Two centuries ago, a Tennessee slave named Moses McKissack, started a trade in construction after he was taught the trade of making bricks by his Scottish slave master. Today, in 2019, that business is the oldest, still running, African-American-owned construction management firm and it is headed by Moses’ great-granddaughter – Cheryl McKissack Daniel.
McKissack & McKissack was incorporated in 1905 by Cheryl’s grandfather and great uncle as a family business which, over the next 60 years, has been responsible for building homes, hospitals, and colleges, including the Tuskegee Airforce Base, where black pilots trained to desegregate World War II.
Making its mark on some of America’s biggest landmarks, Cheryl has been able to steer the fortunes and credibility of the company to a point where she is sure that although it is obviously a male-dominated industry, her successes speak for her.
As president of McKissack & McKissack, she manages projects ranging from a park in downtown Brooklyn to getting many of New York’s trains to run on time. Her company is on board to revamp Long Island’s railroad hub which runs underneath the Brooklyn Nets’ home.
In fact, McKissack Daniel’s business is assigned to just about every major infrastructure improvement project financed by the city and state, including the current construction at LaGuardia Airport and the new Terminal One at JFK.
But this has not always been an easy thing for her to do. Sharing her story with CBS News, she described how with no training in architecture, she had to devise the smartest ways of handling this business that she and her sisters were so immersed into by their father, William, who took over the business in 1968.
“We would go to work with him every Saturday starting at ten years old, walking construction sites, tracing documents, you know, learning about building systems early in life,” McKissack Daniel said. “It was all ingrained in us.”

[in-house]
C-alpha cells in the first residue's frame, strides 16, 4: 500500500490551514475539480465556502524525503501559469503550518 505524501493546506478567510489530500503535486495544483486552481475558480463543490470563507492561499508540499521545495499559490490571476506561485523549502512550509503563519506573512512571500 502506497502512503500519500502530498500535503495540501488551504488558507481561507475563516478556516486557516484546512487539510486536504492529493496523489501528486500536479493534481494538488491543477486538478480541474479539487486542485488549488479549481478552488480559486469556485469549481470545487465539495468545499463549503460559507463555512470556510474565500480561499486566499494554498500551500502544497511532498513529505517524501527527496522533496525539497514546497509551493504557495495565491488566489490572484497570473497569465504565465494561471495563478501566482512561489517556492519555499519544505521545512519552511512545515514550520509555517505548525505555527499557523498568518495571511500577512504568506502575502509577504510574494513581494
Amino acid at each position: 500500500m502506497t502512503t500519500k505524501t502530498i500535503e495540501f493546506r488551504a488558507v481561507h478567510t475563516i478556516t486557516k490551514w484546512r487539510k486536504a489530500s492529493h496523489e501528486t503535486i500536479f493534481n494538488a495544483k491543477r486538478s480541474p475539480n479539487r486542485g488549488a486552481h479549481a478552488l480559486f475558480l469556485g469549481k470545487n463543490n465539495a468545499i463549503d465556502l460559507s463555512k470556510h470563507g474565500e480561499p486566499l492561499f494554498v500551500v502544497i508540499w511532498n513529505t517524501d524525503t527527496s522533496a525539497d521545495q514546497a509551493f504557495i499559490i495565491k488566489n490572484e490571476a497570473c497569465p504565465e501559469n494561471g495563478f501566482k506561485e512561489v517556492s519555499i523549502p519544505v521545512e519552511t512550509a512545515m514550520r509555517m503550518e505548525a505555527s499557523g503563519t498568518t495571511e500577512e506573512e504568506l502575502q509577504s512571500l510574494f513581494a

In 1982, her father suffered from a stroke and word got out so fast that, as she recalls, her mother, Leatrice B. McKissack, unsure if her husband was going to live or not, had to decide on a quick decision. This was because, she received calls from five major architectural and engineering companies, showing interest in the company.
“The business was so good, they all wanted it.”
The former school teacher she was, Leatrice did everything possible thereafter with her Masters in Psychology knowledge guiding her to ensure that the company remained as competitive in the league of big names in construction as possible.
As part of the things she was in charge of was managing a $50 million complex at Howard University and a project at the National Civil Rights Museum in Memphis.
By the year 2000, McKissack Daniel took over the helm and moved the headquarters from Nashville to New York. But she needed a big miracle or some form of extraordinary results to be able to break into the Big Apple. And she got that through affirmative action, she said.
“People do business with people who look like them,” she said. “All the work that we’ve done outside of New York, it didn’t matter in New York.” And so, she decided to be what the people wanted: be one of them.
And she did this by making her work matter to the communities as much as it did to her.
Now, sixty-one percent of her hires are minorities, while 34% are women. When her company worked on the $325 million patient pavilion at Harlem Hospital Center, it accepted job applications from locals in the neighborhood. She said she received 7,000 applications from people looking for work. She hired 200 of those people, and later, she developed a job training workforce program to try to place the rest in other fields across the city.
She wants to show women of color “that the construction industry can build wealth” and that the construction industry can look like them.
McKissack Daniel has two daughters, and her sisters have three – but “not one” is showing signs of wanting to take the reins, she said.
“I may have to hold on for the grandkids,” she said with a laugh.